A recent Open House for the project was a success and it’s expected that hundreds of industry experts, students and members of the public will visit and learn from this project over the next several years. Jamie Duininck, Co-owner of Prinsco adds,” We are proud to be involved in these types of initiatives and have had a strong history of investing in research and innovation around water quality conservation practices.”

Thanks to everyone involved for keeping water quality innovation moving forward.

A 30-acre drainage system using Prinsco pipe was designed and installed to feed the bioreactor. Photo Credit: ISU Northwest Research and Demonstration Farm.

The wood chip bioreactor is  20’ wide x 100’ long x 4’ deep. Photo Credit: ISU Northwest Research and Demonstration Farm.

Carbon-rich wood chips will break down nitrates in the water before it reaches the system outlet. Photo credit: Matthew Helmers, ISU Director of the Nutrient Research Center

 

CTIC Conservation in Action Tour at the Couser Modern Farm Experience

The most recent field day was at the Couser Farm in central Iowa for the annual CTIC Conservation Tour. I was able to talk about bioreactors and saturated buffers to the approximate 150 tour attendees. Attendees included agency, industry, media, and NGO personnel. The Couser farm is set up as the Modern Farm Experience and is host to numerous tours throughout the year. 

As usual it was great to see the use of ADMC members services to construct the bioreactor. Ecosystem Services Exchange designed the site, Agri Drain control structures were used, Prinsco pipe plumbed the bioreactor, and J. Pettiecord wood chips are fueling the bioreactor.

J. Pettiecord delivering wood chips to the site.

Wood chips being spread in the chamber.

Agri Drain smart drainage system designed by ESE.

Prinsco pipe used to plumb the bioreactor.

The Cousers had two 80-acre fields on the demonstration farm that they were not happy with the performance during wet years. Realizing that they had limited the potential of the fields without a pattern system, they decided to invest in smart drainage. The North 80 is a flatter field, so automated controlled drainage will be utilized. The South 80 has more relief to it and is also being set up in drainage quadrants to evaluate in-field practices, so it will have two bioreactors and two saturated buffers on the outlets.  For more information on the practices utilized on the farm, check out the ADMC Couser Modern Farm Experience fact sheet.

Not only is the Couser farm demonstrating the latest conservation practices, it is demonstrating how to go through current financial assistance models which is an important lesson on taking the next step to scale up practices. Due to the high profile of the farm there is  plenty of industry support that probably could have been leaned on to pay for the conservation drainage practices, but the planning team which included Bayer, EPA, AgriDrain, Ecosystem Services Exchange, Iowa State University, Hands On Excavating, and NRCS, knew it would be beneficial to demonstrate how to use current financing mechanisms. Funding was available through the USDA-NRCS EQIP program and through the Iowa Department of Agriculture and Land Stewardship (IDALS) Water Quality Initiative.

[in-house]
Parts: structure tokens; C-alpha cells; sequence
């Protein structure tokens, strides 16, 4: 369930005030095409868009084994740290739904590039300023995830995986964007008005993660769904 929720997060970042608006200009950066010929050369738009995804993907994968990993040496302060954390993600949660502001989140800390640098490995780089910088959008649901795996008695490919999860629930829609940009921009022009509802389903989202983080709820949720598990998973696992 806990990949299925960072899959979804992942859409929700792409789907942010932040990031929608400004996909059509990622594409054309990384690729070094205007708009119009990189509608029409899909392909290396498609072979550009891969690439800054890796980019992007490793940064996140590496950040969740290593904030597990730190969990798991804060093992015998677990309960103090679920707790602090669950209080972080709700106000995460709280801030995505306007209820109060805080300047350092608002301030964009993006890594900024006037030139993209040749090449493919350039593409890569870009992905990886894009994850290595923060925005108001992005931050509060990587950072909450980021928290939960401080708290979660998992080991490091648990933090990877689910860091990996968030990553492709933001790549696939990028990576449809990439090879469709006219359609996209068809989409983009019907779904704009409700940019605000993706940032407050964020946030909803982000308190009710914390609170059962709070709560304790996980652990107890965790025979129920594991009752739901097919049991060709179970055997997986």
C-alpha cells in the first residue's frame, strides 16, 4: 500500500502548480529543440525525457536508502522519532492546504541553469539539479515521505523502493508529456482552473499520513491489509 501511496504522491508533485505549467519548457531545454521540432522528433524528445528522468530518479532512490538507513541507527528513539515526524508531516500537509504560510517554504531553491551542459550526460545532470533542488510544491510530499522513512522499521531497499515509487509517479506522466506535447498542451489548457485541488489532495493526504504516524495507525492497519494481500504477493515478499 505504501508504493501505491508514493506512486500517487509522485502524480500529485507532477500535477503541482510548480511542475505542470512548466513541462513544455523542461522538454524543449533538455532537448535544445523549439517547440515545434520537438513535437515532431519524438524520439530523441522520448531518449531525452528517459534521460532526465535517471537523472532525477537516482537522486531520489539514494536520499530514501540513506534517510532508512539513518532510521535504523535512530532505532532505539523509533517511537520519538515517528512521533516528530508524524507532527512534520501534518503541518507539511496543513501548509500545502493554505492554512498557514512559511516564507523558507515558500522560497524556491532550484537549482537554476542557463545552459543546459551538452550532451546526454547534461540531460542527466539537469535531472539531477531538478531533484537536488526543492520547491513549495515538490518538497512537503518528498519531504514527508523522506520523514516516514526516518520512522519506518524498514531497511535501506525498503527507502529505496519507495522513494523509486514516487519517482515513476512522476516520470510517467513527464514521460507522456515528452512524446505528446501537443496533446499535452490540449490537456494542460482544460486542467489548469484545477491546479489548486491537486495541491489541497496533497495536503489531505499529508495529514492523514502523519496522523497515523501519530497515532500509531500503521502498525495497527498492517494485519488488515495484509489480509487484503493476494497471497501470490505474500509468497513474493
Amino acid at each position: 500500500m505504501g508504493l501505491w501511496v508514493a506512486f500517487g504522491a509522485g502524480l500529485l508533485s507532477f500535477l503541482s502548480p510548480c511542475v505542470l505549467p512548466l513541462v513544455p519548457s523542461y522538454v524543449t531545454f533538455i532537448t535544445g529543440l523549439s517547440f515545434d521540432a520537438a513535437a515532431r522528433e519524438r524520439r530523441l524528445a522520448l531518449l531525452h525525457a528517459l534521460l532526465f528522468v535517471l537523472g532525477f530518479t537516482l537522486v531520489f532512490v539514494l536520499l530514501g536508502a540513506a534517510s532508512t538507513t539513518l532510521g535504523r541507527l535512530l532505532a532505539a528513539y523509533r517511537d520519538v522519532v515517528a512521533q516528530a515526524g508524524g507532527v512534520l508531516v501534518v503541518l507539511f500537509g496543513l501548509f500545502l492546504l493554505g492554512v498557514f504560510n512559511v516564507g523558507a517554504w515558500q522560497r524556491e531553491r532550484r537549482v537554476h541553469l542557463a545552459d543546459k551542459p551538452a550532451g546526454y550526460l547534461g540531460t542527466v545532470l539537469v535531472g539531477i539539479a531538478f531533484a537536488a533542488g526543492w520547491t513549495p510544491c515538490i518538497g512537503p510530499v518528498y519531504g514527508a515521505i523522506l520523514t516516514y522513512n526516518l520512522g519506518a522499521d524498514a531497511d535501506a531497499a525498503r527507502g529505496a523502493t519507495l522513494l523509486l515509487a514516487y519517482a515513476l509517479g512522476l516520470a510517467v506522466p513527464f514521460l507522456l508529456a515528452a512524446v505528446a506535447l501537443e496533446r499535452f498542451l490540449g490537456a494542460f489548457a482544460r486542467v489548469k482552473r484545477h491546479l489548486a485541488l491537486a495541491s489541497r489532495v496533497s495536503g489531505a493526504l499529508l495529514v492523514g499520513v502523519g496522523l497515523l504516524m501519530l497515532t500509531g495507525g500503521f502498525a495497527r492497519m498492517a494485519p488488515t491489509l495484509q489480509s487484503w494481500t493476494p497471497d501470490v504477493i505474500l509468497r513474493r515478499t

Taking full advantage of current financial assistance models is the next logical step in the attempt to scale up conservation drainage implementation. Conservation finance and nitrate trading markets are going to rely on the most cost-efficient practice delivery system. Current conservation drainage practices have been installed in more of an ad-hoc manner with at most a couple of practices installed in a project area. Ad-hoc installations does not lend itself to being cost efficient, especially in terms of siting and design costs. Limited sites to construct also means that saturated buffers and bioreactors are not priorities for drainage contractors.

It is time to start pushing the system that we have in place now to install conservation drainage practices like bioreactors and saturated buffers in quantities closer to 25-50 in a project year rather than 1 or 2. Iowa is a good testing ground for this as there is state funding available to match with federal funding to ease the financial burden to the landowner. IDALS also has an edge of field project coordinator in place to guide the practices through the design and installation phase.

For more information on the CTIC tour, check out the Progressive Farmer article on the day here.